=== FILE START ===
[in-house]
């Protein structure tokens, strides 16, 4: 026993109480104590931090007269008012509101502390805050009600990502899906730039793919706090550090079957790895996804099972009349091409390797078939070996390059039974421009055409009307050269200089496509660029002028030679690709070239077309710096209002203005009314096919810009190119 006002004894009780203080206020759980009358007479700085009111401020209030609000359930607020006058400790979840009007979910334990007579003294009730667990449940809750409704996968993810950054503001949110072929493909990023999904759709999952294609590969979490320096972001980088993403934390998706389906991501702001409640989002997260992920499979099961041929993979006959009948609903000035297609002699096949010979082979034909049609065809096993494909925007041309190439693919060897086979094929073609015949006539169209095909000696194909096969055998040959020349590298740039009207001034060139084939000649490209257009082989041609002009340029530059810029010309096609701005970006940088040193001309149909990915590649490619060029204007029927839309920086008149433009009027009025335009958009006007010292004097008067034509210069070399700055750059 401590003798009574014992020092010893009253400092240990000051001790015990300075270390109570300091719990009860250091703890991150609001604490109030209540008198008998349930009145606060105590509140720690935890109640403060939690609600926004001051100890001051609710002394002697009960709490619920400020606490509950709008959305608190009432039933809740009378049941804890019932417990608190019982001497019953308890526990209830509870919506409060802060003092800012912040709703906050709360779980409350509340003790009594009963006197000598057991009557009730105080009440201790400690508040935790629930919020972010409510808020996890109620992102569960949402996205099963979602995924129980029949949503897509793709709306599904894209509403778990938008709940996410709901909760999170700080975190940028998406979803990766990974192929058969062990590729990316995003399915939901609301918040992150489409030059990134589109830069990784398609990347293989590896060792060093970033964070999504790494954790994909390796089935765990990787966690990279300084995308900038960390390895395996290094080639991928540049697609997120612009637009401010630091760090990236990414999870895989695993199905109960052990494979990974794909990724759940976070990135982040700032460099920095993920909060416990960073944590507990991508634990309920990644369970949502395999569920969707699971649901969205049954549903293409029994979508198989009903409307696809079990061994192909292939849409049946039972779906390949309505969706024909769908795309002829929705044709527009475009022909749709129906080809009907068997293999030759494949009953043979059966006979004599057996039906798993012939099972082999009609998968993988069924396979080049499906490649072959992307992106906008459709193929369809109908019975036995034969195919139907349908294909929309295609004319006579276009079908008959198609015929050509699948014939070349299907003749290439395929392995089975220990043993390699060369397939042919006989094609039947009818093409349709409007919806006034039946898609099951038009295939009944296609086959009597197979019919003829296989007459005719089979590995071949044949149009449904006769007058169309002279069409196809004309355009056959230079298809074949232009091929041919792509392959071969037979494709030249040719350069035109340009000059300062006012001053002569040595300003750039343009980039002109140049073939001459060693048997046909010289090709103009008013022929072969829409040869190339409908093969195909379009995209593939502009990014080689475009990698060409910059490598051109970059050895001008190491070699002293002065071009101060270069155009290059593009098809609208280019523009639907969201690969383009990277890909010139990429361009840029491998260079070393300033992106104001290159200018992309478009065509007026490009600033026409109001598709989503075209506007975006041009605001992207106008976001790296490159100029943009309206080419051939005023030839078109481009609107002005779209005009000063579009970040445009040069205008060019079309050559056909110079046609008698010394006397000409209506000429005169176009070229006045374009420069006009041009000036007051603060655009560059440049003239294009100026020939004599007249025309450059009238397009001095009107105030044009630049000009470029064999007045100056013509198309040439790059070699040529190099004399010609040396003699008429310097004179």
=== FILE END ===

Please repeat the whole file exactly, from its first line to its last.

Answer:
[in-house]
């Protein structure tokens, strides 16, 4: 026993109480104590931090007269008012509101502390805050009600990502899906730039793919706090550090079957790895996804099972009349091409390797078939070996390059039974421009055409009307050269200089496509660029002028030679690709070239077309710096209002203005009314096919810009190119 006002004894009780203080206020759980009358007479700085009111401020209030609000359930607020006058400790979840009007979910334990007579003294009730667990449940809750409704996968993810950054503001949110072929493909990023999904759709999952294609590969979490320096972001980088993403934390998706389906991501702001409640989002997260992920499979099961041929993979006959009948609903000035297609002699096949010979082979034909049609065809096993494909925007041309190439693919060897086979094929073609015949006539169209095909000696194909096969055998040959020349590298740039009207001034060139084939000649490209257009082989041609002009340029530059810029010309096609701005970006940088040193001309149909990915590649490619060029204007029927839309920086008149433009009027009025335009958009006007010292004097008067034509210069070399700055750059 401590003798009574014992020092010893009253400092240990000051001790015990300075270390109570300091719990009860250091703890991150609001604490109030209540008198008998349930009145606060105590509140720690935890109640403060939690609600926004001051100890001051609710002394002697009960709490619920400020606490509950709008959305608190009432039933809740009378049941804890019932417990608190019982001497019953308890526990209830509870919506409060802060003092800012912040709703906050709360779980409350509340003790009594009963006197000598057991009557009730105080009440201790400690508040935790629930919020972010409510808020996890109620992102569960949402996205099963979602995924129980029949949503897509793709709306599904894209509403778990938008709940996410709901909760999170700080975190940028998406979803990766990974192929058969062990590729990316995003399915939901609301918040992150489409030059990134589109830069990784398609990347293989590896060792060093970033964070999504790494954790994909390796089935765990990787966690990279300084995308900038960390390895395996290094080639991928540049697609997120612009637009401010630091760090990236990414999870895989695993199905109960052990494979990974794909990724759940976070990135982040700032460099920095993920909060416990960073944590507990991508634990309920990644369970949502395999569920969707699971649901969205049954549903293409029994979508198989009903409307696809079990061994192909292939849409049946039972779906390949309505969706024909769908795309002829929705044709527009475009022909749709129906080809009907068997293999030759494949009953043979059966006979004599057996039906798993012939099972082999009609998968993988069924396979080049499906490649072959992307992106906008459709193929369809109908019975036995034969195919139907349908294909929309295609004319006579276009079908008959198609015929050509699948014939070349299907003749290439395929392995089975220990043993390699060369397939042919006989094609039947009818093409349709409007919806006034039946898609099951038009295939009944296609086959009597197979019919003829296989007459005719089979590995071949044949149009449904006769007058169309002279069409196809004309355009056959230079298809074949232009091929041919792509392959071969037979494709030249040719350069035109340009000059300062006012001053002569040595300003750039343009980039002109140049073939001459060693048997046909010289090709103009008013022929072969829409040869190339409908093969195909379009995209593939502009990014080689475009990698060409910059490598051109970059050895001008190491070699002293002065071009101060270069155009290059593009098809609208280019523009639907969201690969383009990277890909010139990429361009840029491998260079070393300033992106104001290159200018992309478009065509007026490009600033026409109001598709989503075209506007975006041009605001992207106008976001790296490159100029943009309206080419051939005023030839078109481009609107002005779209005009000063579009970040445009040069205008060019079309050559056909110079046609008698010394006397000409209506000429005169176009070229006045374009420069006009041009000036007051603060655009560059440049003239294009100026020939004599007249025309450059009238397009001095009107105030044009630049000009470029064999007045100056013509198309040439790059070699040529190099004399010609040396003699008429310097004179």